Also, we deepened our understanding of the public health domain and health systems. Without this interdisciplinary approach, it would have been hard to create something of relevance for the program.

Finally, we invested significant time and effort in ecosystem partnerships – the Ministry of Health and Family Welfare and all its institutional partners – incorporating varying perspectives and ensuring that everyone was aligned on the technology direction.

You have said that the environment in India is “highly conducive” to digital health. Could you talk more about the reasons for that and what needs to happen to take better advantage of this environment?

There are several. India is leading the Digital Public Infrastructure (DPI) space now and there are very exciting developments over the last few years. DPI is a network of open, interoperable platforms that enable countries to safely and efficiently deliver economic opportunities and social services to all residents.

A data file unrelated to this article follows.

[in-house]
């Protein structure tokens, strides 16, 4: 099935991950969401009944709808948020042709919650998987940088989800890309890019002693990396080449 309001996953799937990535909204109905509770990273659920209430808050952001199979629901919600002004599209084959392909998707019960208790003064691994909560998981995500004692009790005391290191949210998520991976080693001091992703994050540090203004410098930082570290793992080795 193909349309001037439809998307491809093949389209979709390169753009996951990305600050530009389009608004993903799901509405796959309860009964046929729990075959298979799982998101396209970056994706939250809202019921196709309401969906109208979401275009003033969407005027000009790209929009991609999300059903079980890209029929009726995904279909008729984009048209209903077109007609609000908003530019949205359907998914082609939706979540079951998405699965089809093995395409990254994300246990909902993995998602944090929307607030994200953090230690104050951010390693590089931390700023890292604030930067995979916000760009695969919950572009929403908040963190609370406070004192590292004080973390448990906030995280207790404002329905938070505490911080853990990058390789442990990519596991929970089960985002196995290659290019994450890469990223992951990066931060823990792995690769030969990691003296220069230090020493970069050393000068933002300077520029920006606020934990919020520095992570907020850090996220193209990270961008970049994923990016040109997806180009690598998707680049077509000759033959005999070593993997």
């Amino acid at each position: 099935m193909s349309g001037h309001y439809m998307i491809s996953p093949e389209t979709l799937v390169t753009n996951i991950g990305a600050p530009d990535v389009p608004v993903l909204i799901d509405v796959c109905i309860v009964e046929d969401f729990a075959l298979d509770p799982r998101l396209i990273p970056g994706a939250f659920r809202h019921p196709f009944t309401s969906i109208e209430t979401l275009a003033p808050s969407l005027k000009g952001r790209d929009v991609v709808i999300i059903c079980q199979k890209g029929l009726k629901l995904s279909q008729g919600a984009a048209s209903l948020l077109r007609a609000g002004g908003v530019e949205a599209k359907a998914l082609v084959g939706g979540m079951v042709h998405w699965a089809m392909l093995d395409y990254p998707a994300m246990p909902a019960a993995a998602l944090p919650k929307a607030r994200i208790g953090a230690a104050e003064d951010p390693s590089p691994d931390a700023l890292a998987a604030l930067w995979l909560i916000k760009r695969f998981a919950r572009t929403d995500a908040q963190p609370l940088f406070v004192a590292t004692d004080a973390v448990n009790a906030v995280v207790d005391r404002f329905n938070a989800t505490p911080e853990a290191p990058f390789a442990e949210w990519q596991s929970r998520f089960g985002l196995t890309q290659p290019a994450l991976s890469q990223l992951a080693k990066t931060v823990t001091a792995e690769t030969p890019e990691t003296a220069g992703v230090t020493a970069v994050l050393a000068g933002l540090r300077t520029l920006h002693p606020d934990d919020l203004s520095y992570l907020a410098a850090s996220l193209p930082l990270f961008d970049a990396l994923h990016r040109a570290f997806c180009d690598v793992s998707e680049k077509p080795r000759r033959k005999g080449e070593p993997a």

The digital payments story and India’s stunning performance of 80% financial inclusion achieved in six years has captured the global imagination. Along these lines, the Ayushman Bharat Digital Mission (ABDM) was envisioned as the DPI for health and was designed to address the problems of fragmentation with scores of rigid, monolithic IT systems in use. Though it’s still early, ABDM holds a lot of promise for the health sector with its modular building block approach, standardized interfaces, and citizen-centricity in how consent is managed and data is shared.